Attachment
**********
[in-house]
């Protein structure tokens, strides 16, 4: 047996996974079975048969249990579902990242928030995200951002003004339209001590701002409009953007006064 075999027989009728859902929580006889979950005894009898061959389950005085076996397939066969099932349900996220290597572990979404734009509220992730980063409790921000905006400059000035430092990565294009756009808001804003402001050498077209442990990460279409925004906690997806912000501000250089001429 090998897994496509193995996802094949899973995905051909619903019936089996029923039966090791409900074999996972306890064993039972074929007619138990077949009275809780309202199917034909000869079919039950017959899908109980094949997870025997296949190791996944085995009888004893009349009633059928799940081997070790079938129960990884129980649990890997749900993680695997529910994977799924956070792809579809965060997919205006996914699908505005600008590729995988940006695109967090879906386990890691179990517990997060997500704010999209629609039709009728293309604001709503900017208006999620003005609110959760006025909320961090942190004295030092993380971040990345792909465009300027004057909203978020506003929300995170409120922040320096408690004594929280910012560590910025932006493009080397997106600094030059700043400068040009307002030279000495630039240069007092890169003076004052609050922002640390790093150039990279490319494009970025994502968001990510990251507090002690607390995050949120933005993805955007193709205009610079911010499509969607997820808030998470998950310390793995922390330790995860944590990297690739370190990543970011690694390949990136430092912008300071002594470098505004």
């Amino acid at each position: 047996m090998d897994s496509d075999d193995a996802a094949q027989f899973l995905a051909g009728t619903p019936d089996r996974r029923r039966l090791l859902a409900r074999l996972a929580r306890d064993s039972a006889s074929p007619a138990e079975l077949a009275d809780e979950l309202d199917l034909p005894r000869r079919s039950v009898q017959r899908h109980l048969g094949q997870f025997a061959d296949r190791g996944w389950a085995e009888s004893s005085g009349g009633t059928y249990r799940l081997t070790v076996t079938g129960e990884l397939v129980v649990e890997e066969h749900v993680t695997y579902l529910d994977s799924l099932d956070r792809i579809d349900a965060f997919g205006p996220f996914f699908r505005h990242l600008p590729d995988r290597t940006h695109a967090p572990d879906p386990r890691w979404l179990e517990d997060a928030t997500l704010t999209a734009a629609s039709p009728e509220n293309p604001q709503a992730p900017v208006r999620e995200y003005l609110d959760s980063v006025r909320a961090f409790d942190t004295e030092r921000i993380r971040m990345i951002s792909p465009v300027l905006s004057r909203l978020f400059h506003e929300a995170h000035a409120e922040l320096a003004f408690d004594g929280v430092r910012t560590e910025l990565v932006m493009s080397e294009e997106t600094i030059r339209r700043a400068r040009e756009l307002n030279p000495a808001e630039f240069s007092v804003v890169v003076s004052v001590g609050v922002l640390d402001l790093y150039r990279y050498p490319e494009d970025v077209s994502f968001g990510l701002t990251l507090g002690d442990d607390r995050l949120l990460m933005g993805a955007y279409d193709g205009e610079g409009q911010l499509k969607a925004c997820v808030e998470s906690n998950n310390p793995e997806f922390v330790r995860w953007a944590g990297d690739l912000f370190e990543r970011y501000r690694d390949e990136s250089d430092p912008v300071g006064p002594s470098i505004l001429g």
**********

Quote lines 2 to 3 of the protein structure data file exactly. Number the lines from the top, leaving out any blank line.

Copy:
């Protein structure tokens, strides 16, 4: 047996996974079975048969249990579902990242928030995200951002003004339209001590701002409009953007006064 075999027989009728859902929580006889979950005894009898061959389950005085076996397939066969099932349900996220290597572990979404734009509220992730980063409790921000905006400059000035430092990565294009756009808001804003402001050498077209442990990460279409925004906690997806912000501000250089001429 090998897994496509193995996802094949899973995905051909619903019936089996029923039966090791409900074999996972306890064993039972074929007619138990077949009275809780309202199917034909000869079919039950017959899908109980094949997870025997296949190791996944085995009888004893009349009633059928799940081997070790079938129960990884129980649990890997749900993680695997529910994977799924956070792809579809965060997919205006996914699908505005600008590729995988940006695109967090879906386990890691179990517990997060997500704010999209629609039709009728293309604001709503900017208006999620003005609110959760006025909320961090942190004295030092993380971040990345792909465009300027004057909203978020506003929300995170409120922040320096408690004594929280910012560590910025932006493009080397997106600094030059700043400068040009307002030279000495630039240069007092890169003076004052609050922002640390790093150039990279490319494009970025994502968001990510990251507090002690607390995050949120933005993805955007193709205009610079911010499509969607997820808030998470998950310390793995922390330790995860944590990297690739370190990543970011690694390949990136430092912008300071002594470098505004």
């Amino acid at each position: 047996m090998d897994s496509d075999d193995a996802a094949q027989f899973l995905a051909g009728t619903p019936d089996r996974r029923r039966l090791l859902a409900r074999l996972a929580r306890d064993s039972a006889s074929p007619a138990e079975l077949a009275d809780e979950l309202d199917l034909p005894r000869r079919s039950v009898q017959r899908h109980l048969g094949q997870f025997a061959d296949r190791g996944w389950a085995e009888s004893s005085g009349g009633t059928y249990r799940l081997t070790v076996t079938g129960e990884l397939v129980v649990e890997e066969h749900v993680t695997y579902l529910d994977s799924l099932d956070r792809i579809d349900a965060f997919g205006p996220f996914f699908r505005h990242l600008p590729d995988r290597t940006h695109a967090p572990d879906p386990r890691w979404l179990e517990d997060a928030t997500l704010t999209a734009a629609s039709p009728e509220n293309p604001q709503a992730p900017v208006r999620e995200y003005l609110d959760s980063v006025r909320a961090f409790d942190t004295e030092r921000i993380r971040m990345i951002s792909p465009v300027l905006s004057r909203l978020f400059h506003e929300a995170h000035a409120e922040l320096a003004f408690d004594g929280v430092r910012t560590e910025l990565v932006m493009s080397e294009e997106t600094i030059r339209r700043a400068r040009e756009l307002n030279p000495a808001e630039f240069s007092v804003v890169v003076s004052v001590g609050v922002l640390d402001l790093y150039r990279y050498p490319e494009d970025v077209s994502f968001g990510l701002t990251l507090g002690d442990d607390r995050l949120l990460m933005g993805a955007y279409d193709g205009e610079g409009q911010l499509k969607a925004c997820v808030e998470s906690n998950n310390p793995e997806f922390v330790r995860w953007a944590g990297d690739l912000f370190e990543r970011y501000r690694d390949e990136s250089d430092p912008v300071g006064p002594s470098i505004l001429g």